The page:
WASHINGTON – Tuesday's Senate Judiciary Committee hearing was more jovial than the body's typical session,but members of the radio broadcasting industry heard little to lighten their hearts as the committee pushed forward with the Performance Rights Act.
In between dismay that Senate Judiciary Committee Chairman Patrick Leahy,D-Vt.,was not there to see singer Julie London testify on the issue in 1975 and cracks about the radio career of Sen. Al Franken,D-Minn.,most senators on the panel expressed strong support for the proposed law. For the first time,it would require radio stations to pay performers to play their songs on the airwaves.
The legislation has bipartisan backing in both houses of Congress,with four Democratic and three Republican co-sponsors in the Senate.
“There is going to be legislation,” Leahy said. “It will move.”
Sen. Dianne Feinstein,D-Calif.,a co-sponsor along with Leahy,was no less equivocal.
“The United States is the only industrialized nation that does not provide performers a full performance right,” Feinstein said.
Radio stations currently pay royalties to songwriters but not to performers. Other media,including satellite radio and Internet webcasters,pay both groups for the right to play their music.
A broadcasting representative argued that the industry already provides value to performers,in the form of free publicity,for playing their music and that record labels encourage the practice.
“Economist James Dertouzos determined that radio airplay was directly responsible for up to $2.4 billion a year in music sales,” said Steve Newberry,the president of Kentucky's Commonwealth Broadcasting Corp. and chairman of the National Association of Broadcasters. “Additionally,every day,radio stations are flooded with calls,e-mails,texts and visits from record label promoters trying to get a song on the radio.”
Newberry said that one Salt Lake City radio station reported 10,352 such contacts – 9,597 e-mails and 755 calls – from record labels from August 2008 to July 2009.
However,most of the witnesses joined the senators in disagreeing that the practice provides appropriate compensation.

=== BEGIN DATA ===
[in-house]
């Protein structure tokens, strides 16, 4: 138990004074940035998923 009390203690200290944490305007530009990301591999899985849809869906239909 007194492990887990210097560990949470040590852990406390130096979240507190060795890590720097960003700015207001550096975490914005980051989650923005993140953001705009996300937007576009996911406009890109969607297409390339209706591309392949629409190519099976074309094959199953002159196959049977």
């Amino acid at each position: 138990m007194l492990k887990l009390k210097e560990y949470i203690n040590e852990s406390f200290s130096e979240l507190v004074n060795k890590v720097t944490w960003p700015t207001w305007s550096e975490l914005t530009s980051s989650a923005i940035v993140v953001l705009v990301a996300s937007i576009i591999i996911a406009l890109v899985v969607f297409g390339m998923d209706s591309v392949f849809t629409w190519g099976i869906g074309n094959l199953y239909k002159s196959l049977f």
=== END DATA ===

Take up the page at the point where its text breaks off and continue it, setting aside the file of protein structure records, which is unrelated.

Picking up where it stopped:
Ralph Oman,a professor of patent law at George Washington University and the former United States Register of Copyrights,said that the current arrangement enjoyed by radio stations has little basis in United States law or that of any other country.
“Nowhere else in copyright law – and nowhere in American jurisprudence generally – can one business take another's private property without permission or payment because the user concludes unilaterally that long term it would be good for the property owner's business,” Oman said. “We have no legal or economic justification for this anomaly in our law.”
Broadcasters are concerned that royalty fees on top of a difficult economy would drive many small stations out of business.
“I can honestly tell you that I have never seen the economic pain the radio industry is currently experiencing,” Newberry said. “And as challenging as radio's current economic landscape is,it will deteriorate even further if a performance fee were to be enacted.”
To protect smaller stations,the House Judiciary Committee based the royalty fee on stations' revenue. Under the House bill,stations with less than $100,000 in yearly revenue,would pay a $500 fee. That fee would escalate to $5,000 for stations that take in between $500,000 and $1.25 million annually. Above that,stations would negotiate rates with performers.
Most of the senators who attended the hearing sounded open to including that provision in their bill.
In the face of strong support for the performance rights measure,Feinstein mused that broadcasters may be forced to go the way of car manufacturers and health insurers,who this year have gone along with new regulations in return for a seat at the negotiating table as those rules were crafted.
“I think we will have a bill,” Feinstein said. “So the degree to which you can sit down and solve the problem yourselves will be good.”